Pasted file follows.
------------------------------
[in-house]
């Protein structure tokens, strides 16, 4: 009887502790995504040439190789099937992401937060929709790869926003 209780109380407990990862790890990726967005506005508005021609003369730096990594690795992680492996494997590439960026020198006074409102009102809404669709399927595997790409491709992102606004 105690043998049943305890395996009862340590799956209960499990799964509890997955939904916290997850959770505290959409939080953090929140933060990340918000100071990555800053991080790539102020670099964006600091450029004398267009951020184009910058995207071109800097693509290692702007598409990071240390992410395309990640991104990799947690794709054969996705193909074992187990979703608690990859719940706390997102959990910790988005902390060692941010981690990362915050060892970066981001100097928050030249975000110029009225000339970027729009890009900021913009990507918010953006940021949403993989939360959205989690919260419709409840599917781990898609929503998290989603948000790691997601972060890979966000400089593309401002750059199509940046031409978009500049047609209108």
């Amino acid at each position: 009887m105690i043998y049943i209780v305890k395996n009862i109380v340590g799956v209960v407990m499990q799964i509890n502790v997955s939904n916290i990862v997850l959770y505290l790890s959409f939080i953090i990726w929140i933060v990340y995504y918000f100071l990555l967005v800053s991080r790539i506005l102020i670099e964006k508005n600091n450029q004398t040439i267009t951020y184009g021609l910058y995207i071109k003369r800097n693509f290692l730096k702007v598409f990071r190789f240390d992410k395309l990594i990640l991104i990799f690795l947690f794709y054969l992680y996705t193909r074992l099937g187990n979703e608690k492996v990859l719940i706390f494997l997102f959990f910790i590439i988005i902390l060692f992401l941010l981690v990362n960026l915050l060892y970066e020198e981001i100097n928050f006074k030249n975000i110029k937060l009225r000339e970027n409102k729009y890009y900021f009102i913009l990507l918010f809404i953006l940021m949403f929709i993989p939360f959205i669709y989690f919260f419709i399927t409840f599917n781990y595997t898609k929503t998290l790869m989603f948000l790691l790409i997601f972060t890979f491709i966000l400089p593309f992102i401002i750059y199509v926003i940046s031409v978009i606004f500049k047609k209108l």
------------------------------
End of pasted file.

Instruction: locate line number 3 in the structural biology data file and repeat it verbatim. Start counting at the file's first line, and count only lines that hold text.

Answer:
């Amino acid at each position: 009887m105690i043998y049943i209780v305890k395996n009862i109380v340590g799956v209960v407990m499990q799964i509890n502790v997955s939904n916290i990862v997850l959770y505290l790890s959409f939080i953090i990726w929140i933060v990340y995504y918000f100071l990555l967005v800053s991080r790539i506005l102020i670099e964006k508005n600091n450029q004398t040439i267009t951020y184009g021609l910058y995207i071109k003369r800097n693509f290692l730096k702007v598409f990071r190789f240390d992410k395309l990594i990640l991104i990799f690795l947690f794709y054969l992680y996705t193909r074992l099937g187990n979703e608690k492996v990859l719940i706390f494997l997102f959990f910790i590439i988005i902390l060692f992401l941010l981690v990362n960026l915050l060892y970066e020198e981001i100097n928050f006074k030249n975000i110029k937060l009225r000339e970027n409102k729009y890009y900021f009102i913009l990507l918010f809404i953006l940021m949403f929709i993989p939360f959205i669709y989690f919260f419709i399927t409840f599917n781990y595997t898609k929503t998290l790869m989603f948000l790691l790409i997601f972060t890979f491709i966000l400089p593309f992102i401002i750059y199509v926003i940046s031409v978009i606004f500049k047609k209108l």